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Before you build that Software Product

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Building and maintaining software products can be very expensive and time demanding, especially when you alone do not have all the skills required to bring the product to life which is almost not possible.

According to Quora, around 90% of new software products fail and according to, Agile( projects: only 60% are successful, the remaining 40% are failures or challenged.

From the study, it is easy to deduct that Agile processes can save up to 30% of products and make them succeed.

I believe no one wants to invest resources into a project only to face failure sooner or later. So how do you make sure that your software products do not fail?

Before embarking on any software product journey, here are proven steps to take that will save you and your team from wasting your resources;

  1. Identify the problem and align it with business goals: Developers have a habit of building software products just to prove they can build cool stuff especially when they are still starting out. I was once like this too(smiles..). They grow with this habit even when they have become good with their skills. This method will not work in real life except you want to run a charity organization. A product that will survive in the market must be solving a real problem and must meet a business goal. You should have a business developer on the ground who will develop a feasible business model for the goals you have for the product.

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2. Identify and study your target User and Market: Understanding your target user is very important because it makes it very clear who you are building the product for. Remember, if you do not meet the needs of your users, you are not solving problems and you know the rest of the story.

To understand target user more, take a look at the image below;

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The producer of this water dispenser has taken time to design this dispenser for the Camel without taking time to study the user because there’s no way the Camel would be able to drink from this machine, which means the product is a waste and a failure already. One thing that can help you identify your target users is data; conduct researches, interviews, focus groups, etc.

You can change everything in your startup except the market. So spend a lot of time upfront to make sure you’ve thought through the market” — Sam Altman

3. Work with a cross-functional and agile team: Years back, after I worked with a cross-functional team for the first time as a developer, I found it difficult to work without one, especially a UI/UX designer. There is this relief that comes when you know you have different people handling different areas, I ain’t saying you must have the most robust team for your product to be successful but make sure you have a Product Manager, Business developer, Designer, Software Developers, Testers and then marketers. This is the most general setup and very important members to have in your team.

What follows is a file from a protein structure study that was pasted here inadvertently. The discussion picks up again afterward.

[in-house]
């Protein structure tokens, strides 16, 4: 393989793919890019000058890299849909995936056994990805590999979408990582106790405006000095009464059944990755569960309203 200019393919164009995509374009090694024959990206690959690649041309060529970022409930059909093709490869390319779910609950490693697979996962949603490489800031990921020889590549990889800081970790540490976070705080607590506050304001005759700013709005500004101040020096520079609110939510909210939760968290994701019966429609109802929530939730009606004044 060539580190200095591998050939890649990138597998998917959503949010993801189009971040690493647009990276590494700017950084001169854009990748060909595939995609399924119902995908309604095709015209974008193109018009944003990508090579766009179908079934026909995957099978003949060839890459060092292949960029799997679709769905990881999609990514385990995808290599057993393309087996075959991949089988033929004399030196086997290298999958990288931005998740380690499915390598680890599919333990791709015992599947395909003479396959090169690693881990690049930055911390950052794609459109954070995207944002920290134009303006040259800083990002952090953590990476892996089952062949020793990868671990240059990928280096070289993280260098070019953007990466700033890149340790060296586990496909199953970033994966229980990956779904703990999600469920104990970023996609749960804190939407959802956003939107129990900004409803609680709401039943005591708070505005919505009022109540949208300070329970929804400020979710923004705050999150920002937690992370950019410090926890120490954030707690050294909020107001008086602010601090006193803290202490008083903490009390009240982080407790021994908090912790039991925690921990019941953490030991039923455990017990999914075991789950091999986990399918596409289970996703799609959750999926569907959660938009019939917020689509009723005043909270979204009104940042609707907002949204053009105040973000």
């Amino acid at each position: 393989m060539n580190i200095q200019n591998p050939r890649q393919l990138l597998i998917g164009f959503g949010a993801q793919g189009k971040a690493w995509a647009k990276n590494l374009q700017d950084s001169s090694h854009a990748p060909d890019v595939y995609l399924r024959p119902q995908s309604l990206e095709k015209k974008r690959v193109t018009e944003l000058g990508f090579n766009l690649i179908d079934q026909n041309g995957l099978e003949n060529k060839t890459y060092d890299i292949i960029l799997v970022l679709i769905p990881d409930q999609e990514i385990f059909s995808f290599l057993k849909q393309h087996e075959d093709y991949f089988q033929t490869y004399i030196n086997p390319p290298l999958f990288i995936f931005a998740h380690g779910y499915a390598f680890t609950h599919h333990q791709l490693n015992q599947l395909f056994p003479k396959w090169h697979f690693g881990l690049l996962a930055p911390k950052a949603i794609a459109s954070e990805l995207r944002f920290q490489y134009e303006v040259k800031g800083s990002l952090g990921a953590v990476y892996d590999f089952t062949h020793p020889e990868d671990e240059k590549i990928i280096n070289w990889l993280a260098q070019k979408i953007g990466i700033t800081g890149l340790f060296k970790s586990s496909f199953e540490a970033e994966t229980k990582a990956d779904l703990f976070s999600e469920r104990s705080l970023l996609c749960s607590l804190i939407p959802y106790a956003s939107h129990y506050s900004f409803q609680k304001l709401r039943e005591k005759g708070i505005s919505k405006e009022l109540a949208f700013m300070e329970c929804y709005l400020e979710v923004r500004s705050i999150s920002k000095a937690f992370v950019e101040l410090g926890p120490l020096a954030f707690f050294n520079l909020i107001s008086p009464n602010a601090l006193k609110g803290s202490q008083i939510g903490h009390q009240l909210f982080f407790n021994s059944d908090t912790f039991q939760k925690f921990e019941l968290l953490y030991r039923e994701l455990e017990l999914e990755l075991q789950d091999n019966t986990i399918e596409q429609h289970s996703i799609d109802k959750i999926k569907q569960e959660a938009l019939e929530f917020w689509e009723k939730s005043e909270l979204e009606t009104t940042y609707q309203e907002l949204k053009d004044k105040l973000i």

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Undergo a design sprint, develop and validate a prototype

This is the last process to undergo before you start building your product.

A Design Sprint is a time-constrained process that uses design thinking with the aim of reducing the risk when bringing a new product, service or a feature to the market.” — Wikipedia

A Design Sprint allows you to relatively quickly explore new ideas and validate them. They work best when the sprint team is composed of cross-functional members.

Design sprint will save you lots of time and resources by letting you know if you should continue with the product or not. By the end of a design sprint, you should have a design prototype that you can use to conduct user interviews and market research. so by the time you’re done with all these, if the prototype is validated, you can continue with building the product. I will save the details of the different phases for another article in case you don’t fully understand it.

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What happens after a Design Sprint? It really depends… But here are a few possibilities

  • More testing and iteration
  • The concept will go to Design to be more fully fleshed out
  • The concept will go to Engineering to build
  • Make a case with leadership to invest more resources in bringing the concept to market
  • The concept is abandoned because it doesn’t address a user need
  • and lots more

Explore this prototype example for a messaging app below by to fully understand how it works;

messaging app prototype

Thanks for taking out your time to read this article.

I remain Gloria Ojukwu, Product Manager, and Software Developer.

If you want to consult me personally for any questions or any of your products, feel free to connect with me on LinkedIn.


Love this photo of camel and water cooler in the desert to depict the UX. 

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Thank you for sharing this article!

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Gloria Ojukwu Community Leader Jan 21, 2021

I'm glad you found this interesting and helpful @Syed @Marshall Walker Lee .

Like Stuart Capel - London likes this


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